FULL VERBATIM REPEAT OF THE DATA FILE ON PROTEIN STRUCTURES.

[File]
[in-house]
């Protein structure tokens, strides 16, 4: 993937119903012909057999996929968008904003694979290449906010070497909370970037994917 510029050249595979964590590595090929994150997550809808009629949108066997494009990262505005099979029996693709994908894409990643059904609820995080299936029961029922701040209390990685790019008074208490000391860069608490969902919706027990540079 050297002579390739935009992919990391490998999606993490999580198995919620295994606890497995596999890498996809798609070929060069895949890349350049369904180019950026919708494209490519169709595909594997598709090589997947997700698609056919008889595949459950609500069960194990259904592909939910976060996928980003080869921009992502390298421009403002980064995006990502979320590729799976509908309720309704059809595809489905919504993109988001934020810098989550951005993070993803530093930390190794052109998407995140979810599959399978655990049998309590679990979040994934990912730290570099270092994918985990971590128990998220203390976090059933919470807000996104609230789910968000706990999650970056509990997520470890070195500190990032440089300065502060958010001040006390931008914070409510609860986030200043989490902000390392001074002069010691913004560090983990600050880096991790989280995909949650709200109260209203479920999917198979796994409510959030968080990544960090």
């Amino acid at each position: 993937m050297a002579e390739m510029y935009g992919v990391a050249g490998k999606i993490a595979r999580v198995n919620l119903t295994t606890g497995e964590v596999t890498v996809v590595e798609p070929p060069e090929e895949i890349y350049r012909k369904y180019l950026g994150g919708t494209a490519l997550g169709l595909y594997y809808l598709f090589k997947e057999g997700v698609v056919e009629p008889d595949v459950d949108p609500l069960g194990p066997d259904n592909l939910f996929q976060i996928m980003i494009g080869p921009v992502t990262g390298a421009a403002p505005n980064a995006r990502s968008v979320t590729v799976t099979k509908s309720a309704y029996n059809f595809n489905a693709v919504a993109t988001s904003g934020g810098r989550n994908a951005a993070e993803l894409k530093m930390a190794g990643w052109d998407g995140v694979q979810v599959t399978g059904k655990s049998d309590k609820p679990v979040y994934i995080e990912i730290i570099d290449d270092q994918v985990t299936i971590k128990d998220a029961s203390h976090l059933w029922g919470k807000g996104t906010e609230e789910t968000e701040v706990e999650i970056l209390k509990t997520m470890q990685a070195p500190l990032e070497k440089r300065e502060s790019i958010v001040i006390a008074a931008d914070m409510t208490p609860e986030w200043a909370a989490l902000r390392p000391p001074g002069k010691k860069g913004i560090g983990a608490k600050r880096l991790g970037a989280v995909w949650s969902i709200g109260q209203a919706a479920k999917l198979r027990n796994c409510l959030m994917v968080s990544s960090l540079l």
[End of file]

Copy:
[in-house]
């Protein structure tokens, strides 16, 4: 993937119903012909057999996929968008904003694979290449906010070497909370970037994917 510029050249595979964590590595090929994150997550809808009629949108066997494009990262505005099979029996693709994908894409990643059904609820995080299936029961029922701040209390990685790019008074208490000391860069608490969902919706027990540079 050297002579390739935009992919990391490998999606993490999580198995919620295994606890497995596999890498996809798609070929060069895949890349350049369904180019950026919708494209490519169709595909594997598709090589997947997700698609056919008889595949459950609500069960194990259904592909939910976060996928980003080869921009992502390298421009403002980064995006990502979320590729799976509908309720309704059809595809489905919504993109988001934020810098989550951005993070993803530093930390190794052109998407995140979810599959399978655990049998309590679990979040994934990912730290570099270092994918985990971590128990998220203390976090059933919470807000996104609230789910968000706990999650970056509990997520470890070195500190990032440089300065502060958010001040006390931008914070409510609860986030200043989490902000390392001074002069010691913004560090983990600050880096991790989280995909949650709200109260209203479920999917198979796994409510959030968080990544960090």
């Amino acid at each position: 993937m050297a002579e390739m510029y935009g992919v990391a050249g490998k999606i993490a595979r999580v198995n919620l119903t295994t606890g497995e964590v596999t890498v996809v590595e798609p070929p060069e090929e895949i890349y350049r012909k369904y180019l950026g994150g919708t494209a490519l997550g169709l595909y594997y809808l598709f090589k997947e057999g997700v698609v056919e009629p008889d595949v459950d949108p609500l069960g194990p066997d259904n592909l939910f996929q976060i996928m980003i494009g080869p921009v992502t990262g390298a421009a403002p505005n980064a995006r990502s968008v979320t590729v799976t099979k509908s309720a309704y029996n059809f595809n489905a693709v919504a993109t988001s904003g934020g810098r989550n994908a951005a993070e993803l894409k530093m930390a190794g990643w052109d998407g995140v694979q979810v599959t399978g059904k655990s049998d309590k609820p679990v979040y994934i995080e990912i730290i570099d290449d270092q994918v985990t299936i971590k128990d998220a029961s203390h976090l059933w029922g919470k807000g996104t906010e609230e789910t968000e701040v706990e999650i970056l209390k509990t997520m470890q990685a070195p500190l990032e070497k440089r300065e502060s790019i958010v001040i006390a008074a931008d914070m409510t208490p609860e986030w200043a909370a989490l902000r390392p000391p001074g002069k010691k860069g913004i560090g983990a608490k600050r880096l991790g970037a989280v995909w949650s969902i709200g109260q209203a919706a479920k999917l198979r027990n796994c409510l959030m994917v968080s990544s960090l540079l």